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Catholic Heroes… St. Mary Frances Of The Five Wounds Of Christ

October 4, 2018 saints No Comments

By CAROLE BRESLIN

When a holy priest was dying of cancer, racked with excruciating pain, he begged for more. He was asking for more suffering to save more souls. Such is the glory of the saints when Christ dispenses His mercy with the grace to embrace more suffering. St. Mary Frances endured more suffering than many saints and she, too, embraced the crosses sent to her.
In Naples, Italy, on March 25, 1715, Francesco Gallo and his wife, Barbara, gave birth to a lovely baby, naming her Anna Maria. Before the child was born, two saints predicted that the child would be saintly.
St. John Joseph of the Cross received Barbara when she sought relief from the spirits that were tormenting her. After blessing her, he told her, “Be not afraid, and take good care of the child God is sending you, for she will become a great saint.”
St. Francis of Geronimo also told Barbara that God would raise her child to extraordinary holiness.
However, after these consoling predictions, sadness soon entered the Gallo household when infant Anna Maria began to lose weight inexplicably. Two wet nurses where engaged to feed Anna Maria, but the infant was soon reduced to skin and bones. Barbara, in desolation, presented the child to an image of the Blessed Virgin Mary, pleading, “My Mother, you who are so powerful through your Son, I beg of you to obtain for me the favor of being able to nurse my own child.”
From that moment Barbara was able to nurse her daughter. She also provided for her soul by great prayer, devotion, and instruction as Anna Maria became a holy and disciplined child seeking always to please God.
When Anna Maria reached the age of work, her father brought her to his business to be a gold ribbon weaver. Sadly, he was demanding, abusive, and greedy. Both Anna Maria and her mother endured his unreasonable demands of hard work, which also affected their health.
Anna Maria worked to the best of her ability, but the difficult work soon made her bedridden. Feverish and vomiting blood she became weaker and neared death. The parish priest came to administer the last sacraments of the Church.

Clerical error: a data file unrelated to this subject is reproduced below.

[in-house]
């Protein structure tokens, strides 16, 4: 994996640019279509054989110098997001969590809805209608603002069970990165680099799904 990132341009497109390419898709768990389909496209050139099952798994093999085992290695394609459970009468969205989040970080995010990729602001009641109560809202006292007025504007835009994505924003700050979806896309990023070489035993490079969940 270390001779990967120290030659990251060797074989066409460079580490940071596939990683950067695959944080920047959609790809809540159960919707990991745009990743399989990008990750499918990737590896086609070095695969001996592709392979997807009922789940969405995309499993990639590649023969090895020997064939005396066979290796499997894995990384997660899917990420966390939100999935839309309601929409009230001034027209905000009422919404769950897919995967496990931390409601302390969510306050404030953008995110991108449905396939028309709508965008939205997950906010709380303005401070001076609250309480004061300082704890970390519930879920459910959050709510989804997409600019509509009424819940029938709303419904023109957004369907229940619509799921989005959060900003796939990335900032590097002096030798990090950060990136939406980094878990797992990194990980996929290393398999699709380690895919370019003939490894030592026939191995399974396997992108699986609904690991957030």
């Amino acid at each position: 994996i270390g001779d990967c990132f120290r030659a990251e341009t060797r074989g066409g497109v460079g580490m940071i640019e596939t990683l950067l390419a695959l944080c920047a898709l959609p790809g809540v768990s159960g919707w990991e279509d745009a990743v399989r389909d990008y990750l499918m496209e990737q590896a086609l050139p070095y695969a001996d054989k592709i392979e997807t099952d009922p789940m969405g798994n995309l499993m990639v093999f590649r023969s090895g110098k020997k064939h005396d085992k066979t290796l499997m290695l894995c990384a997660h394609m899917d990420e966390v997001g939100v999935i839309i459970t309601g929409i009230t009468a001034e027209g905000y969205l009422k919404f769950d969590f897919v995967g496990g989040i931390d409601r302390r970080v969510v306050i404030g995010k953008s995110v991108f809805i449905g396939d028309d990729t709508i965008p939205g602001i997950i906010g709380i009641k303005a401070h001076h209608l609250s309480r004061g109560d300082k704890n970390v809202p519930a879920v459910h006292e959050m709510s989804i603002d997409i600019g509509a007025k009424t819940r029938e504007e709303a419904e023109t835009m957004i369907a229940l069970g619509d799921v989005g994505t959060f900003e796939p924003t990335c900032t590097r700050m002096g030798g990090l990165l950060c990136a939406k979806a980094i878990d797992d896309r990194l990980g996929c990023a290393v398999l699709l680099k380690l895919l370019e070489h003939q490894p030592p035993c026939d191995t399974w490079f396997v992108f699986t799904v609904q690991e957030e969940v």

Once again, Barbara did not give up hope and both she and Anna Maria implored Mary once again to save the girl. Presently, she was cured and she returned to the family business, but this time she worked with her mother and sisters sewing gold ribbons.
When Anna Maria turned 16, a wealthy man sought her hand in marriage to the delight of Francesco. However, she adamantly refused, saying she belonged to Christ, enraging Francesco so that he beat and kicked her — she offered no defense. He flogged her with a rope and she was only saved by the interference of her mother.
Then he isolated the young girl in a room, locked her in, and only allowed her to have bread and water. He also forbade her mother or sisters to visit her. This was actually a relief to the maiden since she could spend all of her time praying peacefully. She deeply regretted these events, not because of the pain and suffering she endured, but for the agony that it caused her family.
Her prayers were soon answered when Fr. Theophilus visited Francesco and discussed the situation with him. After the priest left, Anna Maria’s father called the family together and admitted his grave error and apologized. He released Anna Maria from her room and allowed her to follow her heart. She joyfully gave thanks to God, embraced her father, kissed him, and prepared for the religious life.
On September 8, 1731, Anna Maria received the habit of the Third Order Franciscans of St. Peter of Alcantara, taking the name Mary Frances of the Five Wounds of Christ. These names reflected her devotion to the Blessed Virgin Mary, St. Francis of Assisi, and the Passion of Jesus.